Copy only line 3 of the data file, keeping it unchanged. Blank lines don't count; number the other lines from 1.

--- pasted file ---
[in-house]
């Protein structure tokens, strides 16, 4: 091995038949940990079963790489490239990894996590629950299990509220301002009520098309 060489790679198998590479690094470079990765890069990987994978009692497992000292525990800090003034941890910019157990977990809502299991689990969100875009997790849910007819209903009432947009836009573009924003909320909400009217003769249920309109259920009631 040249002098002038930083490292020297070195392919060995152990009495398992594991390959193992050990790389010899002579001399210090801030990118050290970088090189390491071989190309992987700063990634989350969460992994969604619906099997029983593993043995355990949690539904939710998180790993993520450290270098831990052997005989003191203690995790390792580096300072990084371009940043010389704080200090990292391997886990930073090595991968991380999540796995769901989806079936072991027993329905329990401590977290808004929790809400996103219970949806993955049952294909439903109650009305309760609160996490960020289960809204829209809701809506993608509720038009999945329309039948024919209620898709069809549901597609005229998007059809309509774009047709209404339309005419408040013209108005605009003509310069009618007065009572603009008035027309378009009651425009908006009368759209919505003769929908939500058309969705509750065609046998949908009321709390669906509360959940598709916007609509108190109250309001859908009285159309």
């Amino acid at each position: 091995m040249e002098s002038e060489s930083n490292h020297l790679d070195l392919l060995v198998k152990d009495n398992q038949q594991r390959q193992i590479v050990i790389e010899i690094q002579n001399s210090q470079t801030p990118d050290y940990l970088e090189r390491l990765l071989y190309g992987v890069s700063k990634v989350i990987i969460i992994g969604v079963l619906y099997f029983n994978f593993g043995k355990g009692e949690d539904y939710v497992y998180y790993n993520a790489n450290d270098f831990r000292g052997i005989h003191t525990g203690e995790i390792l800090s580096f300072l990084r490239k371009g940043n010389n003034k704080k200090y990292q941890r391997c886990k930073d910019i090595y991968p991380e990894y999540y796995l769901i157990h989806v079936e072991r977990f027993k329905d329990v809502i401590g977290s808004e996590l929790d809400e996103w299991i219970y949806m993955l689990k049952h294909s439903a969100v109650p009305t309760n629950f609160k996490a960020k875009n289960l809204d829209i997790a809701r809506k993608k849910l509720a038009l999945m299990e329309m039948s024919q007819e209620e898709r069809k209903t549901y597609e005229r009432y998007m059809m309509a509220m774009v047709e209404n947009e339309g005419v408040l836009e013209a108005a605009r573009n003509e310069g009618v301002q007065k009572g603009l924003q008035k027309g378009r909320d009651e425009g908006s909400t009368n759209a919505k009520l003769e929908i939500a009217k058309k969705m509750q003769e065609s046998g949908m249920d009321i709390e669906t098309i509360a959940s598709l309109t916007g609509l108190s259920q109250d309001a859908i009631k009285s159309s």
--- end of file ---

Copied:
């Amino acid at each position: 091995m040249e002098s002038e060489s930083n490292h020297l790679d070195l392919l060995v198998k152990d009495n398992q038949q594991r390959q193992i590479v050990i790389e010899i690094q002579n001399s210090q470079t801030p990118d050290y940990l970088e090189r390491l990765l071989y190309g992987v890069s700063k990634v989350i990987i969460i992994g969604v079963l619906y099997f029983n994978f593993g043995k355990g009692e949690d539904y939710v497992y998180y790993n993520a790489n450290d270098f831990r000292g052997i005989h003191t525990g203690e995790i390792l800090s580096f300072l990084r490239k371009g940043n010389n003034k704080k200090y990292q941890r391997c886990k930073d910019i090595y991968p991380e990894y999540y796995l769901i157990h989806v079936e072991r977990f027993k329905d329990v809502i401590g977290s808004e996590l929790d809400e996103w299991i219970y949806m993955l689990k049952h294909s439903a969100v109650p009305t309760n629950f609160k996490a960020k875009n289960l809204d829209i997790a809701r809506k993608k849910l509720a038009l999945m299990e329309m039948s024919q007819e209620e898709r069809k209903t549901y597609e005229r009432y998007m059809m309509a509220m774009v047709e209404n947009e339309g005419v408040l836009e013209a108005a605009r573009n003509e310069g009618v301002q007065k009572g603009l924003q008035k027309g378009r909320d009651e425009g908006s909400t009368n759209a919505k009520l003769e929908i939500a009217k058309k969705m509750q003769e065609s046998g949908m249920d009321i709390e669906t098309i509360a959940s598709l309109t916007g609509l108190s259920q109250d309001a859908i009631k009285s159309s």